Fundamentals of Ancient Indian Education

 Fundamentals of Ancient Indian Education  - Ancient Indian Education had been evolved strictly on the foundations of Indian epistemological and philosophical traditions. The idea of the ephemerality of life and the world, the concept of ultimate death and the futility of mundane pleasures had provided them with a special angle of vision. The entire educational tradition originated in these 4 principles. Thus, the Indian sages devoted themselves to the study of a Supra-sensible world and spiritual powers and moulded their life accordingly. The ultimate aim of education emerged as the Chitti-Vrittinirodha (the control of mental activities connected with the so called concrete world). However, education did not neglect the development of the pupil’s powers for his all-sided advancement. 

1. Knowledge related to life During the ancient times in India, the pupil away from the haunts of din and distractions of the material world, amidst beautiful natural surroundings, sitting at the feet of his teacher, would comprehend all the intricate problems of life through listening and meditation. He would not remain contended with mere bookish learning but acquire fairly practical knowledge of the world and society through close contact with the people. An attempt was made to make the student capable of experiencing the Supreme truth himself and mould the society accordingly. 

2. Close association between teacher and student resulted in all-round development - The residence of the pupil at the house of the teacher accompanied by a sense of devoted service had been a unique tradition in ancient India. The pupil, through such a close contact with his teacher, would naturally imbibe his qualities through emulation. This was regarded as indispensable for the fullest development of his personality because the teacher was supposed to symbolize all the good ideals, traditions and code of behavior of the society from where the pupil hailed.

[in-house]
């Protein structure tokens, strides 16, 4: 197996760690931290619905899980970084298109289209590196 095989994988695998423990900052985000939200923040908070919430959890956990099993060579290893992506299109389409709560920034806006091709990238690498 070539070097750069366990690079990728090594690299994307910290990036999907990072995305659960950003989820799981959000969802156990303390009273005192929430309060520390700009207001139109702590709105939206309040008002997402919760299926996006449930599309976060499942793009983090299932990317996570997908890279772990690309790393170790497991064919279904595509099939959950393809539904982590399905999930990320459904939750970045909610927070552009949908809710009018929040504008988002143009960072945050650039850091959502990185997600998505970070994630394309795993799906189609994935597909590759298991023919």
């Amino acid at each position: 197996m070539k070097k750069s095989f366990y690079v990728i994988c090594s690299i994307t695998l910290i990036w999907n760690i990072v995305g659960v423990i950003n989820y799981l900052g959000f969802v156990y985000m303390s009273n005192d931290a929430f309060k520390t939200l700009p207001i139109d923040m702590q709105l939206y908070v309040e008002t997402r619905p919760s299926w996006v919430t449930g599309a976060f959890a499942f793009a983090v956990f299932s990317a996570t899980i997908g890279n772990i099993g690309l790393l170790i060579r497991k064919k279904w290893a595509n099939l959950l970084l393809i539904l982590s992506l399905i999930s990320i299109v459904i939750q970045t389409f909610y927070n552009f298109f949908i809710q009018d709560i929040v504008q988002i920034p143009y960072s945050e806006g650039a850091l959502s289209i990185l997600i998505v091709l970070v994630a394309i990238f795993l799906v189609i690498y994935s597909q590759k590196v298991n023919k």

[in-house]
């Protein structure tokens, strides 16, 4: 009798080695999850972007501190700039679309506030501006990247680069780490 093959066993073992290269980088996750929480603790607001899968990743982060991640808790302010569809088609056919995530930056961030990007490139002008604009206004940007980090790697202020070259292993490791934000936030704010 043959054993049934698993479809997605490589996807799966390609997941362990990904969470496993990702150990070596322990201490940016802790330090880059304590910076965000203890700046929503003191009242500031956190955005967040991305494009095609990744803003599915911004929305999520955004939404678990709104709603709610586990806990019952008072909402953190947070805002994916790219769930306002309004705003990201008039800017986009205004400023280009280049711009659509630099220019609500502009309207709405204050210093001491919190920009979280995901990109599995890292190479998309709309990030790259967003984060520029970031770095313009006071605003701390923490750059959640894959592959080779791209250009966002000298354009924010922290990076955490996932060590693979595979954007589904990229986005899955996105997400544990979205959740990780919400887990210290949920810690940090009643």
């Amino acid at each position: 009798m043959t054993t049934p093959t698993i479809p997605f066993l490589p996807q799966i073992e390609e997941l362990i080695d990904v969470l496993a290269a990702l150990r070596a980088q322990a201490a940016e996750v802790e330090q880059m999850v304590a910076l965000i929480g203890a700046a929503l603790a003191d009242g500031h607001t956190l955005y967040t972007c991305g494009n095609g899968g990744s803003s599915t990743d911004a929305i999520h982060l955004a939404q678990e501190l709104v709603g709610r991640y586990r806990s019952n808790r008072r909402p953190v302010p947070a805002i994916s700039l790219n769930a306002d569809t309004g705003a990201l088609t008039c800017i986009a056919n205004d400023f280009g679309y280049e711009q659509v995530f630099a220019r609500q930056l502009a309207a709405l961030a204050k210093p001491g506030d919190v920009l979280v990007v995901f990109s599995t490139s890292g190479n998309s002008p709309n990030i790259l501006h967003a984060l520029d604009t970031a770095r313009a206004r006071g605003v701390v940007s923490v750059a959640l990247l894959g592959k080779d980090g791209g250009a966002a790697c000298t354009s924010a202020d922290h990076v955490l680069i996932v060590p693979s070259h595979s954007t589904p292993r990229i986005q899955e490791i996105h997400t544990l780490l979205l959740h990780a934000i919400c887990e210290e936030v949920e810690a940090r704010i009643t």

3. Development in social work - Another important characteristic of ancient Indian educational system was that the same was wedded to the practical ends of life. The pupil’s residence at his teacher’s house would make it possible for him to develop social contacts as it was his sacred duty to collect fuel- wood, 5 supply water and do other household odd jobs for the teacher. In this way, not only would he receive instructions related to domestic life, but also learn the concrete lesson of the dignity of labour and social service. 

4. Vocational training - Students were given training in occupations of animal husbandry, agriculture and dairy farming etc. by tending his teacher’s cows and serving him in diverse ways. Evidently, the ancient Indian education was not merely theoretical but was related to the realities of life. The modern concept of Learning by Doing as understood in the West today, was the very core and essence of education in ancient India. Life served as the laboratory for the educational experimentation from where many noble traditions were developed. Similarly, begging alms by the pupils for their own subsistence and service of the Guru fostered in them humanitarian virtues. Thus, ancient Indian educational system was developed in terms of the needs of the individual and that of the society and therefore, its efflorescence was natural. It had a definite ideal and a definite mission. The ancient educational centers, situated amidst fauna and flora and beauties of nature were the perennial and inexhaustible fountainheads of Indian civilization and culture. The ancient Indian teachers evolved a special form of education whereby harmony was established between materialism and spiritualism; and human life thus headed towards greater perfection.